I had a choice, pull the cable back out or remove one ceiling tile. After measuring the location of the upstairs wall from the right side of the house to the wall inside of the closet opposite the outlet and measuring off the same distance in the basement I determined the correct row of ceiling tiles. The brace, I assumed would be in the center, so I counted of the tiles and picked the one that should be under the blocking brace.

After I studied the tile, trying to remember how it was made and installed, I carefully cut one edge off. The edge that was tucked under the adjacent tile and pulled it down. As it was so old the corners broke off and made a mess.

A twelve inch square opening exposed one side of the two inch brace with a small half inch space on the bottom between the brace and the one-by-four that held the tile. Shining the flashlight into the opening I could see the jumble of electrical cable that I had pushed down the hole. Now if I could just fish it out somehow. I cut a two inch notch in the brace with my saber saw and another notch in the one-by-four. Making a hook out of some wire, I managed to drag the cable closer to the opening. By the time I bent it and forced it through the hole I had cut the insulation on the cable. Untangling the mess of knots and getting it all through the hole took a while. I ended up with a large loop of cable on the basement floor and both ends stuck in the floor. When I forced the cable down the hole, the end went under one of the joists and stuck. I cut the cable where I damaged it and took another picture.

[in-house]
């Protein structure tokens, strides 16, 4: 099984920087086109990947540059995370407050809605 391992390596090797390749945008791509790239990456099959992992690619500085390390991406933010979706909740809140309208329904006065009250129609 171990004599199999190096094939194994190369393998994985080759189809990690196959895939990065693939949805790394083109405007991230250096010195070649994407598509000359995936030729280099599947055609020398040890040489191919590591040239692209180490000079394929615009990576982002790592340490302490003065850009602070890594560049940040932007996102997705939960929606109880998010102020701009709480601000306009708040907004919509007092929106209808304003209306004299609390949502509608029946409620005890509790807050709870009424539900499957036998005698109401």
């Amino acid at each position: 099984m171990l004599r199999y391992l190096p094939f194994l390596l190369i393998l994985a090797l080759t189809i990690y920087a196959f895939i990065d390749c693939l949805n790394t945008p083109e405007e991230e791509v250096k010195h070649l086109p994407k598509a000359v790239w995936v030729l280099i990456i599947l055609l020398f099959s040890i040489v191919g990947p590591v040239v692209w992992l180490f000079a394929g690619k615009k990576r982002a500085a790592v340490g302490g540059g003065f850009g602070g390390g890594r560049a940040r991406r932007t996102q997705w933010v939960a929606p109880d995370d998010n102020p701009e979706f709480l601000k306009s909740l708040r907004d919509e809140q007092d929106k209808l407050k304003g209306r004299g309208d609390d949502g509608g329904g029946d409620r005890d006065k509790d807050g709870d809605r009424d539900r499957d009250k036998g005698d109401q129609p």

I fed the cable under the double joist to the side that was open to the furnace room and proceeded to push and flip the cable forward until it no longer would advance. Going into the furnace room and climbing up on a stool I expected to force my arm up through the narrow space between the ducts to feel for the cable. Looking up, I praised Jesus for helping me, there in plain view was the end of the cable where I could pull it down to the outlet by the furnace. Then back upstairs to pull all the excess cable out leaving the short section that was stuck.

I replaced the ceiling title as best as I could and installed the new electrical box and outlet. Then I tripped the breaker to the furnace, and connected the new wiring. I was proud of the all day job, until my wife noticed the damaged ceiling tile in the basement apartment.